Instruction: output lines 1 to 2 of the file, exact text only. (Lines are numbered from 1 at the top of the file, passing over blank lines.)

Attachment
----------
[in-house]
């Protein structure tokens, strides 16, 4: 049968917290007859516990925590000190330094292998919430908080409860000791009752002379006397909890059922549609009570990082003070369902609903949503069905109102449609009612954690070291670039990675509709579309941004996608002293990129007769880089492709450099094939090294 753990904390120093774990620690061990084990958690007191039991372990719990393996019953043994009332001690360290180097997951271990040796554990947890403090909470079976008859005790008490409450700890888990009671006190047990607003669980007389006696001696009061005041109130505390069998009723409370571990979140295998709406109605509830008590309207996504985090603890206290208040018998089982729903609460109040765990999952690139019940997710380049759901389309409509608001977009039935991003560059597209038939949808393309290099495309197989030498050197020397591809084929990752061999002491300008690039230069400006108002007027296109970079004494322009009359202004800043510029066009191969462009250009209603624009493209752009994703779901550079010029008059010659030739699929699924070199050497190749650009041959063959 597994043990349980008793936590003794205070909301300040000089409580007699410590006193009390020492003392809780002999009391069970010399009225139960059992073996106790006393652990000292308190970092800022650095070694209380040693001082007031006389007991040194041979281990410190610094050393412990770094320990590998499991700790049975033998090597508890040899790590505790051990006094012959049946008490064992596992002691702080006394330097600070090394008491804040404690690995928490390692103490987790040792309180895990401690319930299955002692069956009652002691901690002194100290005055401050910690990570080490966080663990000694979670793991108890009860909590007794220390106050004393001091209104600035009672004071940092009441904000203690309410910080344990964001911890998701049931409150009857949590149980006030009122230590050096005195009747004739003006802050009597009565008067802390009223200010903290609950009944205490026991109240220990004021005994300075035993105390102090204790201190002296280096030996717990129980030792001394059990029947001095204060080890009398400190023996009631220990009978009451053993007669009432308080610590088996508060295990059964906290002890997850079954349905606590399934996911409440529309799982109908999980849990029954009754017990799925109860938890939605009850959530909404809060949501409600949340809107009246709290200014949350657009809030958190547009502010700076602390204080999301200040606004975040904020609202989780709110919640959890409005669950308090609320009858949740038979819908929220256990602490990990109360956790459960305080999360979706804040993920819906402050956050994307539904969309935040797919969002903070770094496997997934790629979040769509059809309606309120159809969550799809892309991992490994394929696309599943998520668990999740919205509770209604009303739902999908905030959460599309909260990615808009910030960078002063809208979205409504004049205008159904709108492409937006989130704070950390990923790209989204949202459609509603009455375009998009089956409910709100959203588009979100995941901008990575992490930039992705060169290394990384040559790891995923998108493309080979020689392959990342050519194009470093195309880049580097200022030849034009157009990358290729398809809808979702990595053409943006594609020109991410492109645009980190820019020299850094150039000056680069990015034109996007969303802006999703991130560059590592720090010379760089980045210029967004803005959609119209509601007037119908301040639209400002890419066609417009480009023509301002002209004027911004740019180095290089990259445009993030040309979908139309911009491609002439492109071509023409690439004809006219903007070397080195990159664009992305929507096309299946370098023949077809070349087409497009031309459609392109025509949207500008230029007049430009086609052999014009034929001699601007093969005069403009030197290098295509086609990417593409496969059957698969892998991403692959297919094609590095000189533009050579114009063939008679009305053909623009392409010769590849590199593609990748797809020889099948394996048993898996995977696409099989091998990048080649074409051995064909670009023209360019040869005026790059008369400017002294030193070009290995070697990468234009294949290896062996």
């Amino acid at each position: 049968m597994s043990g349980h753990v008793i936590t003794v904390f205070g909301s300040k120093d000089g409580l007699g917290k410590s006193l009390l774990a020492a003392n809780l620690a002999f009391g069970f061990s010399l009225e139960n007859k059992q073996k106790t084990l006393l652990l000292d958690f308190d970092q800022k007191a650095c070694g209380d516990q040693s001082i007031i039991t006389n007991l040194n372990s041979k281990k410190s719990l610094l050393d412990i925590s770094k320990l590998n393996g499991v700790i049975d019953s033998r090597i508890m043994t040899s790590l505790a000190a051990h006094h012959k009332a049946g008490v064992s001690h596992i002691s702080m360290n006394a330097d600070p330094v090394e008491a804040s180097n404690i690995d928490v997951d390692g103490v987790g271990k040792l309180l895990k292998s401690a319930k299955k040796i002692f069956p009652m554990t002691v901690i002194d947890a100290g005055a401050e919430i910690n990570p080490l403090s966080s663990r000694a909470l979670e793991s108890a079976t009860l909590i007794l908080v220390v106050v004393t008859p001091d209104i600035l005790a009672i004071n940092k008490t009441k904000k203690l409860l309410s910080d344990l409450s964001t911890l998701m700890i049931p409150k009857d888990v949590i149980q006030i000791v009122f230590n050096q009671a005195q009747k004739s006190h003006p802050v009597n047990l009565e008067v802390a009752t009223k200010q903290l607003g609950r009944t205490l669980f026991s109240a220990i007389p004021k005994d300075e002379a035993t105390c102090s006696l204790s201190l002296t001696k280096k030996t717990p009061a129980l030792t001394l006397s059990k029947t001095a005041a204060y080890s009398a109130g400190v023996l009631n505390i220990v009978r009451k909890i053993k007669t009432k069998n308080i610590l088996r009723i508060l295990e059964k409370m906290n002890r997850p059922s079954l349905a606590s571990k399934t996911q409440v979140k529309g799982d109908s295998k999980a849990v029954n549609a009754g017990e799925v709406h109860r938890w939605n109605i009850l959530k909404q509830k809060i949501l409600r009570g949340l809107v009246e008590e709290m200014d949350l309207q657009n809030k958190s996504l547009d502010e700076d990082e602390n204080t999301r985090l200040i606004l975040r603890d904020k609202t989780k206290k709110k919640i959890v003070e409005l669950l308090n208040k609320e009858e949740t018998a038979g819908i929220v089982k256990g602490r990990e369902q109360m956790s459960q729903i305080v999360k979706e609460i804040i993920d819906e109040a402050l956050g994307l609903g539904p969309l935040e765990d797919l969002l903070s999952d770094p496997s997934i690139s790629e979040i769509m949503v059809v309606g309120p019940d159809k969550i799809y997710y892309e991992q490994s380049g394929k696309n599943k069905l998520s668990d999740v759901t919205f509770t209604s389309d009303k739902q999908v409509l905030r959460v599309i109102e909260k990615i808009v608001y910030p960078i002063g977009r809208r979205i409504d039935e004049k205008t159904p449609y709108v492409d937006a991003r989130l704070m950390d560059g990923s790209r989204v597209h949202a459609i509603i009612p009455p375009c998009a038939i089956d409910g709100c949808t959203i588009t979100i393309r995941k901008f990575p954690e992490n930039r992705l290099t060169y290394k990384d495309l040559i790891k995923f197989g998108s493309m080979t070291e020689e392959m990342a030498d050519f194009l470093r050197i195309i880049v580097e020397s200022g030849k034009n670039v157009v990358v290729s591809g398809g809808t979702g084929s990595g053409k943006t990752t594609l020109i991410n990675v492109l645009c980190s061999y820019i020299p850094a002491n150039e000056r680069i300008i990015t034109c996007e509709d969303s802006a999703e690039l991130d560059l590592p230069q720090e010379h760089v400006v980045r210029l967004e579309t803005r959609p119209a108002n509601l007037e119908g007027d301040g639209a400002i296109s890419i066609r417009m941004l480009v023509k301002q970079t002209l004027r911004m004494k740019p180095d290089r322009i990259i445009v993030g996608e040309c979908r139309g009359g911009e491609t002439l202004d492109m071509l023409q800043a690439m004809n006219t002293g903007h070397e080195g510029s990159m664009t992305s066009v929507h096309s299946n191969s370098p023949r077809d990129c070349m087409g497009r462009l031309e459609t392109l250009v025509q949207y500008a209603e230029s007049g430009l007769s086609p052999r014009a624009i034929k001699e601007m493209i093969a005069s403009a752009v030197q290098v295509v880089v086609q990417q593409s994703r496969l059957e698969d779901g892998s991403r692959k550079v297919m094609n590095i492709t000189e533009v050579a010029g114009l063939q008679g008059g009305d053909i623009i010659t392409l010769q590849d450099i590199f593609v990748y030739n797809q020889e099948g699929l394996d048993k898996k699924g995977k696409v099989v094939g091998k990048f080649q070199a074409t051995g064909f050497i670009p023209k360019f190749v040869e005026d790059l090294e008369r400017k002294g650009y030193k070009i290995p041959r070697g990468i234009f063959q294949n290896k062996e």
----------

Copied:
[in-house]
């Protein structure tokens, strides 16, 4: 049968917290007859516990925590000190330094292998919430908080409860000791009752002379006397909890059922549609009570990082003070369902609903949503069905109102449609009612954690070291670039990675509709579309941004996608002293990129007769880089492709450099094939090294 753990904390120093774990620690061990084990958690007191039991372990719990393996019953043994009332001690360290180097997951271990040796554990947890403090909470079976008859005790008490409450700890888990009671006190047990607003669980007389006696001696009061005041109130505390069998009723409370571990979140295998709406109605509830008590309207996504985090603890206290208040018998089982729903609460109040765990999952690139019940997710380049759901389309409509608001977009039935991003560059597209038939949808393309290099495309197989030498050197020397591809084929990752061999002491300008690039230069400006108002007027296109970079004494322009009359202004800043510029066009191969462009250009209603624009493209752009994703779901550079010029008059010659030739699929699924070199050497190749650009041959063959 597994043990349980008793936590003794205070909301300040000089409580007699410590006193009390020492003392809780002999009391069970010399009225139960059992073996106790006393652990000292308190970092800022650095070694209380040693001082007031006389007991040194041979281990410190610094050393412990770094320990590998499991700790049975033998090597508890040899790590505790051990006094012959049946008490064992596992002691702080006394330097600070090394008491804040404690690995928490390692103490987790040792309180895990401690319930299955002692069956009652002691901690002194100290005055401050910690990570080490966080663990000694979670793991108890009860909590007794220390106050004393001091209104600035009672004071940092009441904000203690309410910080344990964001911890998701049931409150009857949590149980006030009122230590050096005195009747004739003006802050009597009565008067802390009223200010903290609950009944205490026991109240220990004021005994300075035993105390102090204790201190002296280096030996717990129980030792001394059990029947001095204060080890009398400190023996009631220990009978009451053993007669009432308080610590088996508060295990059964906290002890997850079954349905606590399934996911409440529309799982109908999980849990029954009754017990799925109860938890939605009850959530909404809060949501409600949340809107009246709290200014949350657009809030958190547009502010700076602390204080999301200040606004975040904020609202989780709110919640959890409005669950308090609320009858949740038979819908929220256990602490990990109360956790459960305080999360979706804040993920819906402050956050994307539904969309935040797919969002903070770094496997997934790629979040769509059809309606309120159809969550799809892309991992490994394929696309599943998520668990999740919205509770209604009303739902999908905030959460599309909260990615808009910030960078002063809208979205409504004049205008159904709108492409937006989130704070950390990923790209989204949202459609509603009455375009998009089956409910709100959203588009979100995941901008990575992490930039992705060169290394990384040559790891995923998108493309080979020689392959990342050519194009470093195309880049580097200022030849034009157009990358290729398809809808979702990595053409943006594609020109991410492109645009980190820019020299850094150039000056680069990015034109996007969303802006999703991130560059590592720090010379760089980045210029967004803005959609119209509601007037119908301040639209400002890419066609417009480009023509301002002209004027911004740019180095290089990259445009993030040309979908139309911009491609002439492109071509023409690439004809006219903007070397080195990159664009992305929507096309299946370098023949077809070349087409497009031309459609392109025509949207500008230029007049430009086609052999014009034929001699601007093969005069403009030197290098295509086609990417593409496969059957698969892998991403692959297919094609590095000189533009050579114009063939008679009305053909623009392409010769590849590199593609990748797809020889099948394996048993898996995977696409099989091998990048080649074409051995064909670009023209360019040869005026790059008369400017002294030193070009290995070697990468234009294949290896062996």